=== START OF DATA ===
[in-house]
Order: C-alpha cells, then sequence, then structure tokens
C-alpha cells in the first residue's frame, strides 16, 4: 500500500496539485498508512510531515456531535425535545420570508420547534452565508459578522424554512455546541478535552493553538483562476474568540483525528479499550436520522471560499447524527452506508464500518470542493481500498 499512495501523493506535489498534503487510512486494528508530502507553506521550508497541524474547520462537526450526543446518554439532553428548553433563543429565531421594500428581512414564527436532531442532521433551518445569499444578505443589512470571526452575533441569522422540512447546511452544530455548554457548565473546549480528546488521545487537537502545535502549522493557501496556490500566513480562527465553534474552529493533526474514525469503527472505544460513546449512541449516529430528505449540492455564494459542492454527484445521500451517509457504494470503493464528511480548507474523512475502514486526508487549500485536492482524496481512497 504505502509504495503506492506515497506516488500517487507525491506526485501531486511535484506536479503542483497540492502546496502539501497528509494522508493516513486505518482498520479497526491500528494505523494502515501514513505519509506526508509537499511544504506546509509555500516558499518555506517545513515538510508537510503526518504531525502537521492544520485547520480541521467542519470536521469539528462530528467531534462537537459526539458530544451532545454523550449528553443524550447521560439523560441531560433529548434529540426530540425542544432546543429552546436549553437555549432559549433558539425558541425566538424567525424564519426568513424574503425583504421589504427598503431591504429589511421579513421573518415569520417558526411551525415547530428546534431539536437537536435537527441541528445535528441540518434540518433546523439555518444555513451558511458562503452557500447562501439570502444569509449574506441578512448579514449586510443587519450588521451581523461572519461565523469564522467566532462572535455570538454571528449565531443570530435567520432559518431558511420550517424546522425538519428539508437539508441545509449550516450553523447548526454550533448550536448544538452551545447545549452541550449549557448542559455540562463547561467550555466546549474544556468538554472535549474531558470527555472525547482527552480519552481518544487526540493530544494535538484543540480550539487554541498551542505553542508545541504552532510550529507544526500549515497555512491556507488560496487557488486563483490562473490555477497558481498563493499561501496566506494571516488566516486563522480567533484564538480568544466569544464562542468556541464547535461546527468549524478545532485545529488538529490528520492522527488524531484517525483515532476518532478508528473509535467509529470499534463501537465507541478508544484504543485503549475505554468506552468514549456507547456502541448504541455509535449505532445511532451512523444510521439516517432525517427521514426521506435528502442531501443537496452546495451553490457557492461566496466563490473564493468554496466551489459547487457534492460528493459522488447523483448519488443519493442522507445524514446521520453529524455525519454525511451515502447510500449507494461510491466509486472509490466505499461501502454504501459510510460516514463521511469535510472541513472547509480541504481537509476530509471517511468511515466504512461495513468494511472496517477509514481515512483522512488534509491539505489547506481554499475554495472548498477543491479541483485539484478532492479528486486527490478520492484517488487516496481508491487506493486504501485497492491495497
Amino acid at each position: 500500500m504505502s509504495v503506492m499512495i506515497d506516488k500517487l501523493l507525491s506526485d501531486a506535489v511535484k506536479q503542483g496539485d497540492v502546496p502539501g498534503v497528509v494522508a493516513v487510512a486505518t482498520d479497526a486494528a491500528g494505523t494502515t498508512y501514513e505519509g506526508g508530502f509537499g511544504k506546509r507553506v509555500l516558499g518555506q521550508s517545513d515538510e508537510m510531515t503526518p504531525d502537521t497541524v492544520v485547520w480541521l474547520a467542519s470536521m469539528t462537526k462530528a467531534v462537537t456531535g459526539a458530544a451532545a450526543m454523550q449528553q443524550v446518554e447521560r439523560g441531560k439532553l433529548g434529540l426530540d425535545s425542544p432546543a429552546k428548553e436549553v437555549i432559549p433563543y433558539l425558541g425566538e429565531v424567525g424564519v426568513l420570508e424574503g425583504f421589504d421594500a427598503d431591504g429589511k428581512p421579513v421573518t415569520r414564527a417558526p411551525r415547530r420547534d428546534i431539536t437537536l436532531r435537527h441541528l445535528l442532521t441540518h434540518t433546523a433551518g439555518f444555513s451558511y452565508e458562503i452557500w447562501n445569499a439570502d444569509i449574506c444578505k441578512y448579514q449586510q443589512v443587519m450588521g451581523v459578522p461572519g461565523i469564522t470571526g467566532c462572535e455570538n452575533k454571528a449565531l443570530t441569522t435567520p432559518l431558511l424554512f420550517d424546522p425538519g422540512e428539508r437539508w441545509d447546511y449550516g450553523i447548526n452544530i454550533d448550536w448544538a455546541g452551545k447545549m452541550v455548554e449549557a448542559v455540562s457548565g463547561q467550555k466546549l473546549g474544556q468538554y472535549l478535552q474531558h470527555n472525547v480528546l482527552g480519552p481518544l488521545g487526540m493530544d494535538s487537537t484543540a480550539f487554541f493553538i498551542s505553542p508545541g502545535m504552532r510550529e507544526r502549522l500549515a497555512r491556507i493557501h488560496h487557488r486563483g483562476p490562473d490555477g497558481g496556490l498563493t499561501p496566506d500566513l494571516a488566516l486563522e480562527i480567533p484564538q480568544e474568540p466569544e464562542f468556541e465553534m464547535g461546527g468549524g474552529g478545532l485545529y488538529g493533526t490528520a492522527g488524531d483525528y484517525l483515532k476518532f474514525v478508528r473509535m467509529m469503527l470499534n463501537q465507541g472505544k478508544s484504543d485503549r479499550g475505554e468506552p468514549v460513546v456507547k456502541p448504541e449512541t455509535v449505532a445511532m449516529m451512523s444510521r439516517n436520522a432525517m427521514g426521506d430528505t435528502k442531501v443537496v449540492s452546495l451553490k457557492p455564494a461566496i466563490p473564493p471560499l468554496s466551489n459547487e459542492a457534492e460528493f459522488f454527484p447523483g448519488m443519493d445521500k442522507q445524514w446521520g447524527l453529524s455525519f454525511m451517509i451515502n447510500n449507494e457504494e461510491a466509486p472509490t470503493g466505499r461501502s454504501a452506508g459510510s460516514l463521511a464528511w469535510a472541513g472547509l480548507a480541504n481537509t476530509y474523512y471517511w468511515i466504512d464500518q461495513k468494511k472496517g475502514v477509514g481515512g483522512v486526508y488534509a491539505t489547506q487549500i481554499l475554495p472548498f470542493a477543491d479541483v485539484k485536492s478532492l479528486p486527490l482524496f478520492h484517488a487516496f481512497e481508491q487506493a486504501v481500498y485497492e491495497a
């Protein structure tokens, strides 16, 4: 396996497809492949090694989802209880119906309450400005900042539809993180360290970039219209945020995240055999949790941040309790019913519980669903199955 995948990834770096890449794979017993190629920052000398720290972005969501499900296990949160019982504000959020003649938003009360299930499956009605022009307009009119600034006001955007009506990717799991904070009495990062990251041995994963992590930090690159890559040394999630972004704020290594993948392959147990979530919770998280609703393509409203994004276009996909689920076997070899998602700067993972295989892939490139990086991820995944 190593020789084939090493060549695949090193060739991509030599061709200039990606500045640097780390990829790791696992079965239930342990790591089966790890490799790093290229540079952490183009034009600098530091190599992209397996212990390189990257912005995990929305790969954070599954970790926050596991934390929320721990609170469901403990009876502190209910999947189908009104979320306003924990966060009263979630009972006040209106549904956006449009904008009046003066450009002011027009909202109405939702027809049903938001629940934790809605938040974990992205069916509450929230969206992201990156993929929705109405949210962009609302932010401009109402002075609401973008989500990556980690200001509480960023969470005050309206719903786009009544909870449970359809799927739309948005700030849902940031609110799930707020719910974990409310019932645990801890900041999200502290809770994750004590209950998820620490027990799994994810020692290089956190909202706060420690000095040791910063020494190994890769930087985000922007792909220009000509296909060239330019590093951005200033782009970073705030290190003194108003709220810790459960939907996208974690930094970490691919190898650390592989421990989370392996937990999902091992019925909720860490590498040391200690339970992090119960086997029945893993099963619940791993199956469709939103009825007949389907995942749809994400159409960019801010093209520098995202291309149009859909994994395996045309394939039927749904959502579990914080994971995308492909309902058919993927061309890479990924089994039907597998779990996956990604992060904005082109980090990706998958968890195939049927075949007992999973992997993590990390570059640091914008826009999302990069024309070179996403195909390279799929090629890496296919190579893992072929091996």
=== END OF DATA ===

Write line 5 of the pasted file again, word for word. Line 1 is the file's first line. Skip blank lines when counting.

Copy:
């Protein structure tokens, strides 16, 4: 396996497809492949090694989802209880119906309450400005900042539809993180360290970039219209945020995240055999949790941040309790019913519980669903199955 995948990834770096890449794979017993190629920052000398720290972005969501499900296990949160019982504000959020003649938003009360299930499956009605022009307009009119600034006001955007009506990717799991904070009495990062990251041995994963992590930090690159890559040394999630972004704020290594993948392959147990979530919770998280609703393509409203994004276009996909689920076997070899998602700067993972295989892939490139990086991820995944 190593020789084939090493060549695949090193060739991509030599061709200039990606500045640097780390990829790791696992079965239930342990790591089966790890490799790093290229540079952490183009034009600098530091190599992209397996212990390189990257912005995990929305790969954070599954970790926050596991934390929320721990609170469901403990009876502190209910999947189908009104979320306003924990966060009263979630009972006040209106549904956006449009904008009046003066450009002011027009909202109405939702027809049903938001629940934790809605938040974990992205069916509450929230969206992201990156993929929705109405949210962009609302932010401009109402002075609401973008989500990556980690200001509480960023969470005050309206719903786009009544909870449970359809799927739309948005700030849902940031609110799930707020719910974990409310019932645990801890900041999200502290809770994750004590209950998820620490027990799994994810020692290089956190909202706060420690000095040791910063020494190994890769930087985000922007792909220009000509296909060239330019590093951005200033782009970073705030290190003194108003709220810790459960939907996208974690930094970490691919190898650390592989421990989370392996937990999902091992019925909720860490590498040391200690339970992090119960086997029945893993099963619940791993199956469709939103009825007949389907995942749809994400159409960019801010093209520098995202291309149009859909994994395996045309394939039927749904959502579990914080994971995308492909309902058919993927061309890479990924089994039907597998779990996956990604992060904005082109980090990706998958968890195939049927075949007992999973992997993590990390570059640091914008826009999302990069024309070179996403195909390279799929090629890496296919190579893992072929091996």